At this point we disagree. In the first place, I cannot agree that the father was a trespasser in any sense of the word, or that if he was negligent, such negligence was, in the language of the Kansas court, 'an efficient intervening cause'. Admittedly, he was rightfully on the premises. While there he came upon an article which was apparently useless and valuless, and to him harmless. This is so, else it would not have been in the place where it was found. Obviously, if it had been of any value to the Government, it would not have been found lying upon the ground, unguarded, and abandoned. There is no evidence that it was taken secretly, surrepitiously or wrongfully. Certainly no one would be prompted to take such an article for its value, or for any purpose other than mere curiosity.
Moreover, the adjudicated cases, and there are many, involving the negligent use or storage of explosives, in which acts of third parties have intervened between the defendant's wrong and the plaintiff's injury, indicate an unmistakable tendency to insulate or exculpate the defendant only if the third party is an intentional wrongdoer.1 It is not enough that the innocent though negligent act of a parent intervened. Diehl v. A. P. Green Fire Brick Co., 299 Mo. 641, 253 S.W. 984; Mathis v. Granger Brick & Tile Co., 299 Mo. 641, 253 S.W. 984; Mathis v. Granger Brick & Tile Co., 85 Wash. 634, 149 P. 3; May 1949 Harv. L. R. 1246. Contra: Pittsburg Reduction Co. v. Horton, 87 Ark. 576, 113 S.W. 647, 18 L.R.A., N.S., 905.
To me, this case is no different than the Clark-Powder Company case. There the Kansas court had no difficulty holding that the third person's act of removing the explosive from where the defendant had negligently left it, to a point where it was found by small children two years later, was not an efficient intervening cause. We need only to equate time to space to draw cogent analogy between the two cases. If law is experience as recorded by adjudicated cases, it teaches us that the result of leaving this explosive shell in an unguarded place, where it is apt to be picked up by the curious and unsuspecting, is not improbable but commonplace. Things that are commonplace are certainly within the range of apprehension. Whether considered within the range of apprehension or as the proximate cause, I would hold that the complaint states a claim on which relief can be granted, and accordingly reverse the case.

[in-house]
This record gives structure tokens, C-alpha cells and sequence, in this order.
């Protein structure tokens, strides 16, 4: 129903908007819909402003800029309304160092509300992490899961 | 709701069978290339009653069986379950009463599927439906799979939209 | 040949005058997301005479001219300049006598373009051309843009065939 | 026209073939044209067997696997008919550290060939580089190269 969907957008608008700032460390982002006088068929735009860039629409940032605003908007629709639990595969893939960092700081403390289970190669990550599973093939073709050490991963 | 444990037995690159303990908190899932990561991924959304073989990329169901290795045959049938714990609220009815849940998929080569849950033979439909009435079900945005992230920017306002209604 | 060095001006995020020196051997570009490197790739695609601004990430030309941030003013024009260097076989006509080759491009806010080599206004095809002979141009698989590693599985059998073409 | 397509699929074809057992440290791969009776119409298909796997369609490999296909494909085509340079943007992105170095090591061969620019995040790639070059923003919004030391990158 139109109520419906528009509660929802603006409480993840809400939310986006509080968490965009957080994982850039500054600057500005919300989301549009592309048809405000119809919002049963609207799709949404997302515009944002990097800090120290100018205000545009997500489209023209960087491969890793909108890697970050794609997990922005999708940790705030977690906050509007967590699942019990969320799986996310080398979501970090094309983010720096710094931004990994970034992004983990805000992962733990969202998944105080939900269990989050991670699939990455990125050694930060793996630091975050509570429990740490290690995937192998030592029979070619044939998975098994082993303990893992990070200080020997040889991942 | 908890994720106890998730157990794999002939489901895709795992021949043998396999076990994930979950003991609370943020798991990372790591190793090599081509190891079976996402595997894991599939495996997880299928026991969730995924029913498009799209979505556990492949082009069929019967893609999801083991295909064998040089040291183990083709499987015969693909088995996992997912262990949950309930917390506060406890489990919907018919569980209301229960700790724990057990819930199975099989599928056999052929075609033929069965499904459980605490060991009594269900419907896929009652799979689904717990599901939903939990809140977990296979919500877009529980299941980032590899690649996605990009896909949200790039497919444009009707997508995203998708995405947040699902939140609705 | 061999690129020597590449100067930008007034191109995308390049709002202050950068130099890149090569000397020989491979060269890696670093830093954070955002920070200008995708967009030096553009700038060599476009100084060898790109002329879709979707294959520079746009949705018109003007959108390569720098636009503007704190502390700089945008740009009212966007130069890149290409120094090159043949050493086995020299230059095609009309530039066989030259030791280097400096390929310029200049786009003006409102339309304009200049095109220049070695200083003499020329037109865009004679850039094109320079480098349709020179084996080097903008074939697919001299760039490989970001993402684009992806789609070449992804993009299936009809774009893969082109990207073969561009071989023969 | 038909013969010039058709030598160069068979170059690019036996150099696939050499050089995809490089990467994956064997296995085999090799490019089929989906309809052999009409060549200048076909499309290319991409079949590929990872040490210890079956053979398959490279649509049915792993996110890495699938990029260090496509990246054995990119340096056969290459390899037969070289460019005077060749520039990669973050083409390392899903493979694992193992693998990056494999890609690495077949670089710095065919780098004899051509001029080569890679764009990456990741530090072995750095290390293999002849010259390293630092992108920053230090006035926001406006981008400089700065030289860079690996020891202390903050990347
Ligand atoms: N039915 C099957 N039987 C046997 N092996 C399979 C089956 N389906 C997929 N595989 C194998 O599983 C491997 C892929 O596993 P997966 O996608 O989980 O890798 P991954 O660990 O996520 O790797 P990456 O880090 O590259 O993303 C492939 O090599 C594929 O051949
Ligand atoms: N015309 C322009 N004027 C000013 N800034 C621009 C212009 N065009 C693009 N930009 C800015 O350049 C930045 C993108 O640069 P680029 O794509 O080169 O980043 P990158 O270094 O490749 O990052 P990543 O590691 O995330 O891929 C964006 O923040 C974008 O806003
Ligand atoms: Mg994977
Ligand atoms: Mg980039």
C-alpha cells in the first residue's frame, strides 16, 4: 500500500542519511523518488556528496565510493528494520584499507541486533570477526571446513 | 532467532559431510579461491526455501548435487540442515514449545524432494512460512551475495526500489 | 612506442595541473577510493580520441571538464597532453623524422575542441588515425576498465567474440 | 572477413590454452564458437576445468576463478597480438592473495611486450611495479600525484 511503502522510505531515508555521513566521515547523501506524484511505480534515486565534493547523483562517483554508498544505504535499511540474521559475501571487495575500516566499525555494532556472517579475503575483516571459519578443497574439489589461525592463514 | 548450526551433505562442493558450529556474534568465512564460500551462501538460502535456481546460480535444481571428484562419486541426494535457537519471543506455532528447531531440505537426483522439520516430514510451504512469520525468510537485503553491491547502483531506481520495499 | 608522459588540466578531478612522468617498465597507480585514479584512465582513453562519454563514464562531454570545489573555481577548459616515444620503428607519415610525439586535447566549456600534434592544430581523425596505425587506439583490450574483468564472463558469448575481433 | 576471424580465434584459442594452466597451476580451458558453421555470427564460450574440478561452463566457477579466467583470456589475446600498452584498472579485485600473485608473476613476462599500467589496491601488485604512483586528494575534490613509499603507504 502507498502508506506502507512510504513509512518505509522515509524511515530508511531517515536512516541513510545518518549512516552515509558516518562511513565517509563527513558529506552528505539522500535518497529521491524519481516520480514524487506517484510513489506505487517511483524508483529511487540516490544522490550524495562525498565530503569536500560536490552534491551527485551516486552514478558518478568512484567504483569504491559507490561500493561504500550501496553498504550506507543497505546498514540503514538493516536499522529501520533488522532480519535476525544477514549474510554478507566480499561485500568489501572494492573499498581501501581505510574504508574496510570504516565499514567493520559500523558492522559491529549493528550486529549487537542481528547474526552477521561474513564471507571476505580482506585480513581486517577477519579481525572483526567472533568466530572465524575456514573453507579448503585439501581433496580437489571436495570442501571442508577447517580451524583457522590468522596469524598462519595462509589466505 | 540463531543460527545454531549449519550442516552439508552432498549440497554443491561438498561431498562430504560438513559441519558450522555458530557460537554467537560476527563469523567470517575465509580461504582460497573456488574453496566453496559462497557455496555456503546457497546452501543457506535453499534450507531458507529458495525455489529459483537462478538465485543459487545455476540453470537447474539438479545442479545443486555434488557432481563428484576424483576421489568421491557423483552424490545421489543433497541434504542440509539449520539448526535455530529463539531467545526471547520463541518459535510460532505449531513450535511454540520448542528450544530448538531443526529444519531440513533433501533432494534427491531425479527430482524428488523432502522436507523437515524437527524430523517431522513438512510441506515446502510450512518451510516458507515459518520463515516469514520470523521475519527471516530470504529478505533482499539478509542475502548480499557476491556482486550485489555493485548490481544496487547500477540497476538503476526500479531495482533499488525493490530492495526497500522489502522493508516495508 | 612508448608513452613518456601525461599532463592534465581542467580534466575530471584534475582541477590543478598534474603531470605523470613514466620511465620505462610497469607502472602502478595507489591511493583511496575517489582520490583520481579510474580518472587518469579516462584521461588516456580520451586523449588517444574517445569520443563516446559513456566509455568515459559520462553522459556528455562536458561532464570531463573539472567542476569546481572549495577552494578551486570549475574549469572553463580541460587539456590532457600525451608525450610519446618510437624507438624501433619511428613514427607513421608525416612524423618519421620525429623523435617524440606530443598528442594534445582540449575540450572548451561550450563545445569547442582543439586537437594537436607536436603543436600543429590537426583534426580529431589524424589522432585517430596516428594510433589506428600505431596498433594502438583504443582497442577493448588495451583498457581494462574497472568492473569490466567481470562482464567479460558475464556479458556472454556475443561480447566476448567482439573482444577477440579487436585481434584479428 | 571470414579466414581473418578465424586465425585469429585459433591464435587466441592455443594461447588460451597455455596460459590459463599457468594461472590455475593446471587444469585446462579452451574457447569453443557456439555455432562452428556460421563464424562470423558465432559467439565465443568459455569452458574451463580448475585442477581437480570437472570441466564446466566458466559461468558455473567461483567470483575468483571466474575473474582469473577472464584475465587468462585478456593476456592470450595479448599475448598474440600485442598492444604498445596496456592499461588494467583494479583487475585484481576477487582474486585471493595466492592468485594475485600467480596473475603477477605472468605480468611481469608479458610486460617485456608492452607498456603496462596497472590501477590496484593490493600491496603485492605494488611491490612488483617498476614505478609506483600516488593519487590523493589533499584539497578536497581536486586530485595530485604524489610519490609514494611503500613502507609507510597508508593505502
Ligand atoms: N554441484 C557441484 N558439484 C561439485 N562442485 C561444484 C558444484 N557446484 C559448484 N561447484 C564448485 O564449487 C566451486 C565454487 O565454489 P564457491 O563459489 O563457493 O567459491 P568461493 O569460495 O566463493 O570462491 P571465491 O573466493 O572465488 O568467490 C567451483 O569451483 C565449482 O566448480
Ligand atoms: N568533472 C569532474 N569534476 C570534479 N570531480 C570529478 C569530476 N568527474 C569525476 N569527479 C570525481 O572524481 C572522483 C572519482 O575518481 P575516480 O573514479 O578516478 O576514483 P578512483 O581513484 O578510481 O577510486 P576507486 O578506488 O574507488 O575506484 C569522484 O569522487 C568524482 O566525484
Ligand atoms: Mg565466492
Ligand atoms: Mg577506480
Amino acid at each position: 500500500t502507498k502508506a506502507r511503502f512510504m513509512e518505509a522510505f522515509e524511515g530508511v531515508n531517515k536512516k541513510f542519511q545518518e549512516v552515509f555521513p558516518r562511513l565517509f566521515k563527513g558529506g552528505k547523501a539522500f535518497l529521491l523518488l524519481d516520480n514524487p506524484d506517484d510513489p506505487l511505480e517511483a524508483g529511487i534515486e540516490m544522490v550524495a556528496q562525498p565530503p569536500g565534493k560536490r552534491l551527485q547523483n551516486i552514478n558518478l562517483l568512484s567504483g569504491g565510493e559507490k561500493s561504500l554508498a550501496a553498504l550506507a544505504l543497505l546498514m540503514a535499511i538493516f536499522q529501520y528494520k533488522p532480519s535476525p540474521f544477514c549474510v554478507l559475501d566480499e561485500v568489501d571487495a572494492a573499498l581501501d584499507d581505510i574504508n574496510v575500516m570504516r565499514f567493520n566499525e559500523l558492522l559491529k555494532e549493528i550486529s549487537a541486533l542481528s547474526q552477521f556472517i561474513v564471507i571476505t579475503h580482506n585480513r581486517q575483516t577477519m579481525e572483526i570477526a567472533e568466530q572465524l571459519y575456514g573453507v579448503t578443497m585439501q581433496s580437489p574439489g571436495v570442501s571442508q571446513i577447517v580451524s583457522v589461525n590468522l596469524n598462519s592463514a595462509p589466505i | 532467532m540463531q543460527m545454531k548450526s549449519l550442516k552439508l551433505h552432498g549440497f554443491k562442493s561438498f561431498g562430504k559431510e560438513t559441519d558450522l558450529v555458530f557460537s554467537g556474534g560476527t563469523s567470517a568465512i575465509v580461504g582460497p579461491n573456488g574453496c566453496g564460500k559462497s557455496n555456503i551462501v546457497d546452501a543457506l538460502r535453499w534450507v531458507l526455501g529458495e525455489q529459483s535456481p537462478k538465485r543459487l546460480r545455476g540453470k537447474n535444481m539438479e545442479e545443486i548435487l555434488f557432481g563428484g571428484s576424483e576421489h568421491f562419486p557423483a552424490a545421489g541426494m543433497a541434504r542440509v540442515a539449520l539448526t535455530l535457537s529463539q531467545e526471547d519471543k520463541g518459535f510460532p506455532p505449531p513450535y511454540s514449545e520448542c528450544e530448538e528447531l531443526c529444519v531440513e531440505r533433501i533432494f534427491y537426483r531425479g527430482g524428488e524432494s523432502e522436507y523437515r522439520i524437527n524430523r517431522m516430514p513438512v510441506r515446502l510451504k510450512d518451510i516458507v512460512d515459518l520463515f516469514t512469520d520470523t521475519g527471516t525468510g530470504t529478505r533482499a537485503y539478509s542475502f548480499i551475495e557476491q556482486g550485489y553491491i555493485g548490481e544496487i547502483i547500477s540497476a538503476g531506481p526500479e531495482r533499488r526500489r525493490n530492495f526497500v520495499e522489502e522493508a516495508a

28 U.S.C.A. § 2671 et seq
Greiving v. LaPlante, 156 Kan. 196, 131 P.2d 898; Cleghorn v. Thompson, 62 Kan. 727, 64 P. 605, 54 L.R.A. 402
Flaharty v. Reed, 167 Kan. 319, 205 P.2d 905; Rowell v. City of Wichita, 162 Kan. 294, 176 P.2d 590; Haggard v. Lowden, 156 Kan. 522, 134 P.2d 676
Atchinson T. & S.F. Ry. Co. v. Calhoun, 213 U.S. 1, 29 S.Ct. 321, 53 L.Ed. 671; Flaharty v. Reed, supra; Rowell v. City of Wichita, supra
Diehl v. A. P. Green Fire Brick Co., 299 Mo. 641, 253 S.W. 984; Kansas City ex rel. Barlow v. Robinson, 322 Mo. 1050, 17 S.W.2d 977; Lone Star Gas Co. v. Parsons, 159 Okl. 52, 14 P.2d 369; Mathis v. Granger Brick & Tile Co., 85 Wash. 634, 149 P. 3; Lee v. Georgia Forest Products Co., 44 Ga.App. 850, 163 S.E. 267; Mills v. Central of Georgia Ry. Co., 140 Ga. 181, 78 S.E. 816, Ann. Cas. 1914C, 1098, Luhman v. Hoover, 6 Cir., 100 F.2d 127; Harriman v. Pittsburgh, C. & St. L.R. Co., 45 Ohio St. 11, 12 N.E. 451, 4 Am.St.Rep. 507; Butrick v. Snyder, 236 Mich. 300, 210 N.W. 311; Vills v. City of Cloquet, 119 Minn. 277, 138 N.W. 33; Vallency v. Rigillo, 91 N.J.Law 307, 102 A. 348; Town of Depew, Creek County v. Kilgore, 117 Okl. 263, 246 P. 606; Smith v. Smith-Peterson Co., 56 Nev. 79, 45 P.2d 785, 100 A.L.R. 440; Olson v. Gill Home Investment Co., 58 Wash. 151, 108 P. 140, 27 L.R.A., N.S., 884
Hale v. Pacific Telephone & Telegraph Co., 42 Cal.App. 55, 183 P. 280; Kennedy v. Independent Quarry & Construction Co., 316 Mo. 782, 291 S.W. 475; Perry v. Rochester Line Co., 219 N.Y. 60, 113 N.E. 529, L.R.A. 1917B, 1058
Cases in which intentional wrongdoer insulated defendant. Hale v. Pac. Tele. & Telegraph Co., 42 Cal.App. 55, 183 P. 280; Kennedy v. Independent Quarry & Construction Co., 316 Mo. 782, 291 S.W. 475; Perry v. Rochester Lime Co., 219 N.Y. 60, 113 N.E. 529, L.R.A. 1917B, 1058; Murphy v. City of Rotan, Tex. Civ. App. 1940, 139 S.W.2d 134
Cases in which unintentional wrongdoer or non-wrongdoer failed to insulate defendant. Where acts of children are combined with action or non-action by adults: Clark v. E. I. Du Pont de Nemours Powder Com., 94 Kan. 268, 146 P. 320, L.R.A. 1915E, 479, Ann. Cas. 1917B, 340; Diehl v. A. P. Green Co., 299 Mo. 641, 253 S.W. 984; Kansas City ex rel. Barlow v. Robinson, 322 Mo. 1075, 17 S.W.2d 977; Kingsland v. Erie County Agr. Soc., 298 N.Y. 409, 84 N.E.2d 38; Lone Star Gas Co. v. Parsons, 159 Okl. 52, 14 P.2d 369; Mathis v. Granger Brick & Tile Co., 85 Wash. 634, 149 P. 3. Where acts are by children only: Luhman v. Hoover, 6 Cir., 100 F.2d 127; Mills v. Central of Ga. Ry. Co., 140 Ga. 181, 78 S.E. 816; Terrell v. J. F. Giddings & Son, 28 Ga.App. 697, 112 S.E. 914, Lee v. Ga. Forest Products Co., 44 Ga.App. 850, 163 S.E. 267; Butrick v. Snyder, 236 Mich. 300, 210 N.W. 311; Vills v. City of Cloquet, 119 Minn. 277, 138 N.W. 33; Smith v. Smith-Peterson Co., 56 Nev. 79, 45 P.2d 785; Vallency v. Rigillo, 91 N.J.Law 307, 102 A. 348; Harriman v. Pitt Co. & St. L.R., 45 Ohio St. 11, 12 N.E. 451; Folsom-Morris Coal Mining Co., v. DeVork, 61 Okl. 75, 160 P. 64, L.R.A. 1917 A, 1290, City of Tulsa v. McIntosh, 90 Okl. 50, 215 P. 624; Town of Depew, Creek County v. Kilgore, 117 Okl. 263, 246 P. 606; Akin v. Bradley Engineering & Machinery Co., 48 Wash. 97, 92 P. 903, 14 L.R.A.,N.S., 586; Olson v. Gill Home Investment Co., 58 Wash. 151, 108 P. 140.
See also Restatement, Torts, Sections 442-452 and 522.